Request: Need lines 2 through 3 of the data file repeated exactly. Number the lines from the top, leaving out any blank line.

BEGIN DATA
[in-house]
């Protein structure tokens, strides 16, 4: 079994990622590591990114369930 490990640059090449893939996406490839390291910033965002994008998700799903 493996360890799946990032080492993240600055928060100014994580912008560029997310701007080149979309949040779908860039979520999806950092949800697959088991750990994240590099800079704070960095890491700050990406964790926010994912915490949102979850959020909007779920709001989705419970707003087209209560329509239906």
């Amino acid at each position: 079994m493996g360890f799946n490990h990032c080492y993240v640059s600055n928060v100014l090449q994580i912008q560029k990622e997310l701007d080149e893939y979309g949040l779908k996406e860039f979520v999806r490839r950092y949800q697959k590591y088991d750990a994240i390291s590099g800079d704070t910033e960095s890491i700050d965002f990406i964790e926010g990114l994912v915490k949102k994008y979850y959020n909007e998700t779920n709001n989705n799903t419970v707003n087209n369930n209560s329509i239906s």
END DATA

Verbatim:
């Protein structure tokens, strides 16, 4: 079994990622590591990114369930 490990640059090449893939996406490839390291910033965002994008998700799903 493996360890799946990032080492993240600055928060100014994580912008560029997310701007080149979309949040779908860039979520999806950092949800697959088991750990994240590099800079704070960095890491700050990406964790926010994912915490949102979850959020909007779920709001989705419970707003087209209560329509239906």
């Amino acid at each position: 079994m493996g360890f799946n490990h990032c080492y993240v640059s600055n928060v100014l090449q994580i912008q560029k990622e997310l701007d080149e893939y979309g949040l779908k996406e860039f979520v999806r490839r950092y949800q697959k590591y088991d750990a994240i390291s590099g800079d704070t910033e960095s890491i700050d965002f990406i964790e926010g990114l994912v915490k949102k994008y979850y959020n909007e998700t779920n709001n989705n799903t419970v707003n087209n369930n209560s329509i239906s």